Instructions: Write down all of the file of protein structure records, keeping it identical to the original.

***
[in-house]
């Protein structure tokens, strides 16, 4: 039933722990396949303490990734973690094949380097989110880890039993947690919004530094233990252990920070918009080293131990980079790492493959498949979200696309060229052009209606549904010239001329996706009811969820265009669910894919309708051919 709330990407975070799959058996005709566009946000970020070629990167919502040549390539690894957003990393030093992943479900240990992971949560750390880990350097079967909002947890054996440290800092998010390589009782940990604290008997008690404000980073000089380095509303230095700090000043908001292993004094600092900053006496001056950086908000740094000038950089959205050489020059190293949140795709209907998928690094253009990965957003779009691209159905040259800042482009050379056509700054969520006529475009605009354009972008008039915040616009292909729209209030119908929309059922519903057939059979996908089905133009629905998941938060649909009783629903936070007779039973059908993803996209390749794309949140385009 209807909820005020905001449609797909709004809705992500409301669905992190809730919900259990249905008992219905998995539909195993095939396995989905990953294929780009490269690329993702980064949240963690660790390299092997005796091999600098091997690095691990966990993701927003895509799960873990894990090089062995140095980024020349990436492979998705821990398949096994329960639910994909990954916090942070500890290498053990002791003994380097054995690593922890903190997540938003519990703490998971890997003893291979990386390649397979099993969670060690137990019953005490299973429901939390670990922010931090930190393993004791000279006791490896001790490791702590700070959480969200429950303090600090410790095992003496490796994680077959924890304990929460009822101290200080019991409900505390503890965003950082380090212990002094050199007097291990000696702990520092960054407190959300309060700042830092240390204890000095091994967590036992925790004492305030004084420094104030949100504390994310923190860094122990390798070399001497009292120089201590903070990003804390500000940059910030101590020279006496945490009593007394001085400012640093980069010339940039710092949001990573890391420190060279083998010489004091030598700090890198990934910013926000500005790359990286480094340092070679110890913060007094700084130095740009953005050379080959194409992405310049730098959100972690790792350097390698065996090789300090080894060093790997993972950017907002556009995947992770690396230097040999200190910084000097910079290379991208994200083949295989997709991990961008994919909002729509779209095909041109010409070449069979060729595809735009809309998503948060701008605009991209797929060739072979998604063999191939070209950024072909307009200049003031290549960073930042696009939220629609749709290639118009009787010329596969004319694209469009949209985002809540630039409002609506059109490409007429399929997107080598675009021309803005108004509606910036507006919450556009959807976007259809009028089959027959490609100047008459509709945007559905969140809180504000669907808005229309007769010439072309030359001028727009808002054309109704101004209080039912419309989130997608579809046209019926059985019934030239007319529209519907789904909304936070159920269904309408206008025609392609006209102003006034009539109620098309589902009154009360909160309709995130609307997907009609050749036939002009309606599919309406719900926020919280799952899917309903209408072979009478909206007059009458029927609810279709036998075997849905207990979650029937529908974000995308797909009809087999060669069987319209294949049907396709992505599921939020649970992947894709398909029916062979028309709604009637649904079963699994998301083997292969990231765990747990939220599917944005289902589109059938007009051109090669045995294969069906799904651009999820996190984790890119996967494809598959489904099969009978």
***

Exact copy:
[in-house]
């Protein structure tokens, strides 16, 4: 039933722990396949303490990734973690094949380097989110880890039993947690919004530094233990252990920070918009080293131990980079790492493959498949979200696309060229052009209606549904010239001329996706009811969820265009669910894919309708051919 709330990407975070799959058996005709566009946000970020070629990167919502040549390539690894957003990393030093992943479900240990992971949560750390880990350097079967909002947890054996440290800092998010390589009782940990604290008997008690404000980073000089380095509303230095700090000043908001292993004094600092900053006496001056950086908000740094000038950089959205050489020059190293949140795709209907998928690094253009990965957003779009691209159905040259800042482009050379056509700054969520006529475009605009354009972008008039915040616009292909729209209030119908929309059922519903057939059979996908089905133009629905998941938060649909009783629903936070007779039973059908993803996209390749794309949140385009 209807909820005020905001449609797909709004809705992500409301669905992190809730919900259990249905008992219905998995539909195993095939396995989905990953294929780009490269690329993702980064949240963690660790390299092997005796091999600098091997690095691990966990993701927003895509799960873990894990090089062995140095980024020349990436492979998705821990398949096994329960639910994909990954916090942070500890290498053990002791003994380097054995690593922890903190997540938003519990703490998971890997003893291979990386390649397979099993969670060690137990019953005490299973429901939390670990922010931090930190393993004791000279006791490896001790490791702590700070959480969200429950303090600090410790095992003496490796994680077959924890304990929460009822101290200080019991409900505390503890965003950082380090212990002094050199007097291990000696702990520092960054407190959300309060700042830092240390204890000095091994967590036992925790004492305030004084420094104030949100504390994310923190860094122990390798070399001497009292120089201590903070990003804390500000940059910030101590020279006496945490009593007394001085400012640093980069010339940039710092949001990573890391420190060279083998010489004091030598700090890198990934910013926000500005790359990286480094340092070679110890913060007094700084130095740009953005050379080959194409992405310049730098959100972690790792350097390698065996090789300090080894060093790997993972950017907002556009995947992770690396230097040999200190910084000097910079290379991208994200083949295989997709991990961008994919909002729509779209095909041109010409070449069979060729595809735009809309998503948060701008605009991209797929060739072979998604063999191939070209950024072909307009200049003031290549960073930042696009939220629609749709290639118009009787010329596969004319694209469009949209985002809540630039409002609506059109490409007429399929997107080598675009021309803005108004509606910036507006919450556009959807976007259809009028089959027959490609100047008459509709945007559905969140809180504000669907808005229309007769010439072309030359001028727009808002054309109704101004209080039912419309989130997608579809046209019926059985019934030239007319529209519907789904909304936070159920269904309408206008025609392609006209102003006034009539109620098309589902009154009360909160309709995130609307997907009609050749036939002009309606599919309406719900926020919280799952899917309903209408072979009478909206007059009458029927609810279709036998075997849905207990979650029937529908974000995308797909009809087999060669069987319209294949049907396709992505599921939020649970992947894709398909029916062979028309709604009637649904079963699994998301083997292969990231765990747990939220599917944005289902589109059938007009051109090669045995294969069906799904651009999820996190984790890119996967494809598959489904099969009978």